Alexandria's founded by Alexander

Alexandria's founded by Alexander the Great (by year BC): 334 Alexandria in Troia (Turkey) - 333 Alexandria at Issus/Alexandrette (Iskenderun, Turkey) - 332 Alexandria of Caria/by the Latmos (Alinda, Turkey) - 331 Alexandria Mygdoniae - 331 Alexandria (Egypt) - 330 Alexandria in Areia (Herat, Afghanistan) - 330 Alexandria of the Prophthasia/in Dragiana/Phrada (Farah, Afghanistan) - 330 Alexandria in Arachosia (Kandahar, Afghanistan) - 330 Alexandria in Caucasus (Begram, Afghanistan) - 329 Alexandria of the Paropanisades (Ghazni, Afghanistan) - 329 Alexandria Eschate or Ultima (Khodjend, Tajikistan) - 329 Alexandria on the Oxus (Ai-Khanoum, Afghanistan) - 329 Alexandria in Margiana (Merv, Turkmenistan) - 326 Alexandria Nicaea (on the Hydaspes, India) - 326 Alexandria Bucephala (on the Hydaspes, India) - 325 Alexandria Sogdia - 325 Alexandria Rambacia (Bela, Pakistan) - 325 Alexandria Oreitide - 325 Alexandria in Opiene (confluence of Indus & Acesines, India) - 325 Alexandria on the Indus - 325 Alexandria Xylinepolis (Patala, India) - 325 Alexandria in Carminia (Gulashkird, Iran) - 324 Alexandria-on-the-Tigris/Antiochia-in-Susiana/Charax (Spasinou Charax on the Tigris, Iraq) - ?Alexandria of Carmahle? (Kahnu)

Saturday, June 25, 2016

Libraries in antiquity, a short overview

Talking about a library in antiquity, we automatically have – be it abstract – visions of the famous Library of Alexandria in Egypt. Yet, there were, of course, many more such buildings where literary works, as well as legal and administrative documents, were kept, and where lectures were held by a wide number of philosophers and occasional orators.

The library was, of course, not a Greek invention. The oldest library (2500-2250 BC) was, for instance, the one that was discovered in Ebla, Syria, containing a huge number of clay tablets. More recent are the clay tablets found at Mari (1900 BC) and Ugarit (1200 BC) both in Syria. The Hittites were not lacking behind as shown at Hattusa, Turkey, with some 30,000 tablets going back to 1900-1190 BC.

Among the more recently constructed libraries in Turkey there is The Royal Library of Antioch-on-the-Orontes (today’s Antakya) founded in the third century BC under Antioch III.

Next comes the Library of Pergamon (today’s Bergama in Turkey) founded by the Attalid kings between 197 and 159 BC which with its 200,000 volumes is known as being second only to the Library of Alexandria. When the import of papyrus from Egypt was blocked by the Ptolemies, Pergamon started to use fine calfskin as alternative writing support, creating the first parchment or pergamum. The Library of Celsus in Ephesos also in modern Turkey was built in 135 AD and was closely linked to those of Alexandria and Pergamon.

The oldest Greek library is the one founded by Aristotle in Athens in the fourth century BC which contributed widely to the later collection in Alexandria. After Athens, the libraries of Cos and Rhodes were inaugurated, as well as the Library of Hadrian in Athens, all from the first/second century AD.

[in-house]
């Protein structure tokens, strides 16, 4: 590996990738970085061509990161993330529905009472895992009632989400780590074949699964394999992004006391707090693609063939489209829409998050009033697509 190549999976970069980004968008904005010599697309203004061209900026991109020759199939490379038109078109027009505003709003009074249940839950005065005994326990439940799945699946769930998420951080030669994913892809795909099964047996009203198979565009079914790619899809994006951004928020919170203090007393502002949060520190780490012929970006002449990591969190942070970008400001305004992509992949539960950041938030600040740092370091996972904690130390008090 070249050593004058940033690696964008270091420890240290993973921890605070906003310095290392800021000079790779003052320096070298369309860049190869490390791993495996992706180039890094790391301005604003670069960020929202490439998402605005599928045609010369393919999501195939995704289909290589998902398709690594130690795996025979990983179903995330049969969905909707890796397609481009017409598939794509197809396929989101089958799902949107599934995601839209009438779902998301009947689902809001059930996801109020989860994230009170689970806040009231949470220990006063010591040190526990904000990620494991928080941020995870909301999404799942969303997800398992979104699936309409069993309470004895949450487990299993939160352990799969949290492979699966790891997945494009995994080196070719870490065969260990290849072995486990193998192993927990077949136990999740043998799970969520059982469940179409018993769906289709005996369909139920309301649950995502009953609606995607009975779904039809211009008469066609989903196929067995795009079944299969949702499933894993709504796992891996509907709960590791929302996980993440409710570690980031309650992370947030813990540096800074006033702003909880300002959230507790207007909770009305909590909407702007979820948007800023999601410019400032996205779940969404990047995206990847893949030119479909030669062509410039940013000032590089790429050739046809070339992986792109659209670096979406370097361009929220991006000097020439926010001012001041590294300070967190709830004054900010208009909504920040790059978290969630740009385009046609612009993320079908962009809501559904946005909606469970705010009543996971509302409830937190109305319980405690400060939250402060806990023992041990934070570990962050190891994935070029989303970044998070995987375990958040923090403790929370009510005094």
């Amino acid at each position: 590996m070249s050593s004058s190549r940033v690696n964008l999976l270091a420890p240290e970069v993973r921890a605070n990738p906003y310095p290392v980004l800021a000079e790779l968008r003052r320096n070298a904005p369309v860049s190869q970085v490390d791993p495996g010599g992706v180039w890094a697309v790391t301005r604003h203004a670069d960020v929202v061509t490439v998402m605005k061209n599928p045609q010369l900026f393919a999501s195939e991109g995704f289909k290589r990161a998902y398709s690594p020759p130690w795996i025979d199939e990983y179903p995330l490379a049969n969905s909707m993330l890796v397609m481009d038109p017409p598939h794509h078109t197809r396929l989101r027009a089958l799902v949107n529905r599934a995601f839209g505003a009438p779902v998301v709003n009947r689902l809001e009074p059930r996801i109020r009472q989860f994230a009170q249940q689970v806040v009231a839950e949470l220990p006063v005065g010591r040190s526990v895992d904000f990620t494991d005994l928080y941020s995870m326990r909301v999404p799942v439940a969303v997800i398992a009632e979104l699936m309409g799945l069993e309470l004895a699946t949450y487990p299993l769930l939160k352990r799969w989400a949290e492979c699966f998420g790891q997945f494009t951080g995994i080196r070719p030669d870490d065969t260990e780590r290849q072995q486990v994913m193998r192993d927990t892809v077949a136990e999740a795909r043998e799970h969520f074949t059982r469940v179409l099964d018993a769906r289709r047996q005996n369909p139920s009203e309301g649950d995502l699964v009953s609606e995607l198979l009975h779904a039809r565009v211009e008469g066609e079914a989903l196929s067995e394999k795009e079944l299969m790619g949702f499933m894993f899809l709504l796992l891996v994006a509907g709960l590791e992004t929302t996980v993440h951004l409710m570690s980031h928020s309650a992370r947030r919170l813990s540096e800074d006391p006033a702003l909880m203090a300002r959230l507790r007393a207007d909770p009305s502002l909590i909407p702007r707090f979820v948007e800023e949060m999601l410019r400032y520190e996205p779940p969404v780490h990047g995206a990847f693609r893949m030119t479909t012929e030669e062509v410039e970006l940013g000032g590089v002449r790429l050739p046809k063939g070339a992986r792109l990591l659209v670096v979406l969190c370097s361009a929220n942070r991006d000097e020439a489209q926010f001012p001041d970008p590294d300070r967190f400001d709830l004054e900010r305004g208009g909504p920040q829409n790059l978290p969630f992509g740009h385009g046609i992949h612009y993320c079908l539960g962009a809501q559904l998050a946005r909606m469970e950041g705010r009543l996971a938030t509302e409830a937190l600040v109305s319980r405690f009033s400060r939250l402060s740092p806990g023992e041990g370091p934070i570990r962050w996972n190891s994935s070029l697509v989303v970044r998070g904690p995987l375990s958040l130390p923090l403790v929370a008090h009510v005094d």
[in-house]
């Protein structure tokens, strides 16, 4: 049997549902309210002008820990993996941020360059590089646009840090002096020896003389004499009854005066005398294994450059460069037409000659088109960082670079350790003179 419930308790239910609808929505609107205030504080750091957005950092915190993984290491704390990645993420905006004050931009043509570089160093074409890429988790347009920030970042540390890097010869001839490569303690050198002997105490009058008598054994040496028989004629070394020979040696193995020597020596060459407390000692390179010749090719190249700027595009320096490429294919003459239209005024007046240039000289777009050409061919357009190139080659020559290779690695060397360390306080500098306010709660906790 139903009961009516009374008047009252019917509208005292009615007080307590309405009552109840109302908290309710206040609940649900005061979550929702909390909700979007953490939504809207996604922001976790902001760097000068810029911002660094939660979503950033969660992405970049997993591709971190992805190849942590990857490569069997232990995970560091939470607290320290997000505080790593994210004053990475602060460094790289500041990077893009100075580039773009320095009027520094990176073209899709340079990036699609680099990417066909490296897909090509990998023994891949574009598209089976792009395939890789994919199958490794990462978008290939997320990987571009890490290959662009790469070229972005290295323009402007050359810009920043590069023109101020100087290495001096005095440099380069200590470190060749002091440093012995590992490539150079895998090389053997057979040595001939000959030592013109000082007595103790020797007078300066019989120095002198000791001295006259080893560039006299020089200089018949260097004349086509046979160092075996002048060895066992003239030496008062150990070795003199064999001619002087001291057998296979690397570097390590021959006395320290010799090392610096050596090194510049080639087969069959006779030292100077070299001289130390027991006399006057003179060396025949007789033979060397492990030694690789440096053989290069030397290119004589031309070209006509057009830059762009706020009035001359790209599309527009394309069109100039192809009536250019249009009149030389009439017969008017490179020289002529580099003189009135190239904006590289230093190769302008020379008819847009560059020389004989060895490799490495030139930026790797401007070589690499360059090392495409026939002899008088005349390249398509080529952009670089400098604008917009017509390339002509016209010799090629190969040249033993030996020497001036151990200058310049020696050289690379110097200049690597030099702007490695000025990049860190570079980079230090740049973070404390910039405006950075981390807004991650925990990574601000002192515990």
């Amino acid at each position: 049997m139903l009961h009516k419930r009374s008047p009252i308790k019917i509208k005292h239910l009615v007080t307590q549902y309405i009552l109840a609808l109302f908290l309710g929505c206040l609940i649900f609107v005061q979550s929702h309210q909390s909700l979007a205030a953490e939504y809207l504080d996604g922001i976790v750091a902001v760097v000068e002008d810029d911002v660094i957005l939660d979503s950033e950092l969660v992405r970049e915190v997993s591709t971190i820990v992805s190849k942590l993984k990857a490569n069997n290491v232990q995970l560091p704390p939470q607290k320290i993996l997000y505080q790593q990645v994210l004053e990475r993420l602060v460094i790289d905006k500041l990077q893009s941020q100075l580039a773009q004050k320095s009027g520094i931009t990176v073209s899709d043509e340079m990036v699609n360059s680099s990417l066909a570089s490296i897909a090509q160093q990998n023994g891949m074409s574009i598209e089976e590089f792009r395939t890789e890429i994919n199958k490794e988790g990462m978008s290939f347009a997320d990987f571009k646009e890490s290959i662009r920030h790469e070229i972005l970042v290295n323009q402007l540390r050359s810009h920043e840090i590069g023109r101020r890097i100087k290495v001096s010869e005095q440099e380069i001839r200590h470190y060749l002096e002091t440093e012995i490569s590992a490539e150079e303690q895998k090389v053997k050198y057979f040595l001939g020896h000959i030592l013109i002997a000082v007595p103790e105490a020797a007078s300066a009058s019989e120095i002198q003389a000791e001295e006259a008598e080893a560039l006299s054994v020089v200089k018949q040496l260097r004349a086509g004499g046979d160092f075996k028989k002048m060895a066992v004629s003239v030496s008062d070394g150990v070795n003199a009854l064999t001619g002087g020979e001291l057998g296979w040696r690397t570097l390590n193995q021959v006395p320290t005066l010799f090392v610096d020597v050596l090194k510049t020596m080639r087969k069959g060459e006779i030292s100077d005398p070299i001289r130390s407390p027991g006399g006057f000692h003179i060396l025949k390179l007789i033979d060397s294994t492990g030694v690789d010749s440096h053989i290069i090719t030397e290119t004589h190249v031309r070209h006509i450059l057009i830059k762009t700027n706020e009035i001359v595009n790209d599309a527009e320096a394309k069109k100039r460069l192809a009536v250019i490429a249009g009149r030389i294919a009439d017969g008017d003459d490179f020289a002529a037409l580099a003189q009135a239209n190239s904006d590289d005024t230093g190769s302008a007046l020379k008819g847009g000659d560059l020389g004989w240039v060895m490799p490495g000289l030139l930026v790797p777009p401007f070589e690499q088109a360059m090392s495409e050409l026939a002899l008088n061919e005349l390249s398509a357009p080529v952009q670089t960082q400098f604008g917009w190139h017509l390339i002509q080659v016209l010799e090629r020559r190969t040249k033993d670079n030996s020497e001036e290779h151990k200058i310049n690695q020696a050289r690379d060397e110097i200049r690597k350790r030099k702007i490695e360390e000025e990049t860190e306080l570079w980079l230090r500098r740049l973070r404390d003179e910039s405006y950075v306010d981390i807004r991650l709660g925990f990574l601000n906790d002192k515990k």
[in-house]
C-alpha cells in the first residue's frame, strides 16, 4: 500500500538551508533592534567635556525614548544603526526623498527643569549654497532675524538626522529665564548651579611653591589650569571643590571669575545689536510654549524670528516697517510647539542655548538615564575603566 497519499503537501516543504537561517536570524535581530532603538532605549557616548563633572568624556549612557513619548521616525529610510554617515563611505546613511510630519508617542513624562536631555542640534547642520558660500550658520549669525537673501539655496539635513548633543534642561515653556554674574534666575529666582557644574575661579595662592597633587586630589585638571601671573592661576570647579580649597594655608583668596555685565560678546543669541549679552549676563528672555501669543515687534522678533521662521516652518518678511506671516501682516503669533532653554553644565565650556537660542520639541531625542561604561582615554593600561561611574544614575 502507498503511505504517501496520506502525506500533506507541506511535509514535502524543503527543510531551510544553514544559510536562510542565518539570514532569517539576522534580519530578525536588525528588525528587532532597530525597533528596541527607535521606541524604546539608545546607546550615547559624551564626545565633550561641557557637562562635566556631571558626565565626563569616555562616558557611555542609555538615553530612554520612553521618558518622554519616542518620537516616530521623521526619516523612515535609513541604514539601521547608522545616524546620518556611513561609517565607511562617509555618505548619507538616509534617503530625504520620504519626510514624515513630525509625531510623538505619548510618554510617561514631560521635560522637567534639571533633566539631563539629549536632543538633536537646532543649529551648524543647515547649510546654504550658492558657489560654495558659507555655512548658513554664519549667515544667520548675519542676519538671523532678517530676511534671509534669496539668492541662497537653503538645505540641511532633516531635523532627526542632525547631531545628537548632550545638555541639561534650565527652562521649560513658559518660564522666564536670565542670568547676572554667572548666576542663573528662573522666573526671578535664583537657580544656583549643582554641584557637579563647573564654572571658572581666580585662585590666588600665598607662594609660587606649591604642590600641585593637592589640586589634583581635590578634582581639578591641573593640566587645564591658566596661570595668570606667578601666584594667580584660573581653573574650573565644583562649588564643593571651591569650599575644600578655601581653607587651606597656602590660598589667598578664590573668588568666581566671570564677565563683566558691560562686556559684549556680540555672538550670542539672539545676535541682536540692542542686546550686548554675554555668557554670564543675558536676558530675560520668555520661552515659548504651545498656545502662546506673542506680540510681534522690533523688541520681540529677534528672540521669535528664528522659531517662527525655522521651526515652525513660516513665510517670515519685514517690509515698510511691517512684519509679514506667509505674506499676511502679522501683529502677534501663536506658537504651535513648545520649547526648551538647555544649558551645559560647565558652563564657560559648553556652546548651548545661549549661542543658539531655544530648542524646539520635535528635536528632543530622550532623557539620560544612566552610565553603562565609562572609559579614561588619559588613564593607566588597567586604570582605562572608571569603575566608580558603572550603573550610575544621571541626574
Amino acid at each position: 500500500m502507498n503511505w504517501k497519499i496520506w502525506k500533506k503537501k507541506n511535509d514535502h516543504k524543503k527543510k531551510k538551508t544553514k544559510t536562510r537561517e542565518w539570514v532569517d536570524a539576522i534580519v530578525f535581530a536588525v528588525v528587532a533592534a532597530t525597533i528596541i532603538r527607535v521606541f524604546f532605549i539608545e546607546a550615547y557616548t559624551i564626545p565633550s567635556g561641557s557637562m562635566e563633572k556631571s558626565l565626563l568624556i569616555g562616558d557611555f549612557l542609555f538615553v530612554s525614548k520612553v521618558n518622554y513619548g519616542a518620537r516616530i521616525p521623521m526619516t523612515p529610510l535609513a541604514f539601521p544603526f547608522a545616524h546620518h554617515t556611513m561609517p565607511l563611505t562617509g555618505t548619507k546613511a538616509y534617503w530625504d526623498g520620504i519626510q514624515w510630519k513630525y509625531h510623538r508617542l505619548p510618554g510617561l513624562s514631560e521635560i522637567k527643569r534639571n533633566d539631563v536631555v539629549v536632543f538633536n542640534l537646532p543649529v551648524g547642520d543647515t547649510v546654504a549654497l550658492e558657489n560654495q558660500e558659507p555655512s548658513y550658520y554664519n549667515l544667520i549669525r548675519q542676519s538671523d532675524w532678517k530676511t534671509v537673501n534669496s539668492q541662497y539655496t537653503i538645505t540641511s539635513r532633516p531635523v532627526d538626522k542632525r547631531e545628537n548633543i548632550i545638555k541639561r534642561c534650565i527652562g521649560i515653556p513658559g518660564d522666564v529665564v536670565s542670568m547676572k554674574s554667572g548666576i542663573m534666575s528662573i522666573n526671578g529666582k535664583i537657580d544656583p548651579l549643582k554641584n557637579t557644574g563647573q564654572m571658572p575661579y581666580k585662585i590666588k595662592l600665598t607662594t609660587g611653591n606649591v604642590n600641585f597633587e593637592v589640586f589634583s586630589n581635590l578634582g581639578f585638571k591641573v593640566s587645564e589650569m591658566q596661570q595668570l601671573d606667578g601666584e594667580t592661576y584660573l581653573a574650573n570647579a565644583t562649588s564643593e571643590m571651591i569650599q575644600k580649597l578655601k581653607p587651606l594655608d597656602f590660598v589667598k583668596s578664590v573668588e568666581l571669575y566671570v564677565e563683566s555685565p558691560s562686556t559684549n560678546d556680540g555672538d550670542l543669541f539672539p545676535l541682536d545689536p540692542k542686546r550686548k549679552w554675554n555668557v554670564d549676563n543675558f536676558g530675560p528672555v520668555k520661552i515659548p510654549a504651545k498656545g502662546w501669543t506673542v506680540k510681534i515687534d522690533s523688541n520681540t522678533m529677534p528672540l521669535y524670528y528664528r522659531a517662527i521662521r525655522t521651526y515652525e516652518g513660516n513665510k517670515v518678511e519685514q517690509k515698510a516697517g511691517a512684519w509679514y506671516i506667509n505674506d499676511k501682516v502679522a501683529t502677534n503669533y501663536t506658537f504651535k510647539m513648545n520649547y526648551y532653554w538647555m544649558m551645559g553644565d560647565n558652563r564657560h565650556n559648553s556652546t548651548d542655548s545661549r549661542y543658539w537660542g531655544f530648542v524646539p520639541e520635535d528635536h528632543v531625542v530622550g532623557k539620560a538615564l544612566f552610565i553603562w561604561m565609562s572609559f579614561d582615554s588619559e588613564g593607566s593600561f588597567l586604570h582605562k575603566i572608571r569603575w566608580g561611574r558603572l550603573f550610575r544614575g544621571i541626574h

The Library of Alexandria has not survived and the few descriptions that reached us leave a lot to our imagination. Among the best preserved and/or best restored, we note the Library of Celsus in Ephesos and the Library of Hadrian in Athens which will help us to recreate an overall image of these interesting structures.

The Library of Celsus in Ephesos is an inevitable landmark to every tourist who walks down the Curetus Street and is beckoning him from the onset. It is indeed a very impressive building with a carefully reconstructed façade, yet it is consistent with the grandeur and wealth of Ephesos. The high Corinthian columns support richly decorated ceiling caissons and frame the statues of four goddesses on their high pedestal, i.e. Sofia, (wisdom), Arete (virtue), Ennoia (intelligence) and Episteme (knowledge). It was Consul Gaius Julius Aquila who built this Library around 105-107 AD for his father, a worthy and most prestigious present no doubt. The inside walls were originally covered with colored marble and still vaguely show traces of the niches where the papyrus scrolls were kept in partitioned wooden cupboards (armaria). The room is quite grand, measuring 11 x 17 meters and reminds me of Ptolemy’s library as shown in Oliver Stone’s movie Alexander.

The Library of Hadrian in Athens was evidently built by the emperor of the same name circa 132-134 AD as part of his ambitious plans for the city. It has been erected close to the Roman Agora and served as a repository for the city’s official archives besides its books. The peristyle-formed library measured 122 x 82 meters and today it is still accessible through an impressive propylon with Corinthian columns of Karystos marble. The large courtyard was surrounded by 100 columns of Phrygian marble and counted a number of semi-circular seating spaces. At its center, there was a garden and a decorative pool now occupied by the ruins of several basilicas built in the 7th and 12th century. The library itself was located at the far end of the courtyard, opposite the entrance propylon and was composed of a central reading room flanked on either side by an auditorium with curved seating resembling a theater. Of additional interest are the remains of the small Agios Asomatos sta Skalia church dedicated to the Archangel Michael built in between the Corinthian columns at the entrance and still showing traces of a Byzantine fresco.

With its high surrounding walls, this library was built to impress – just like elsewhere probably where the remains are not sufficient to show it.

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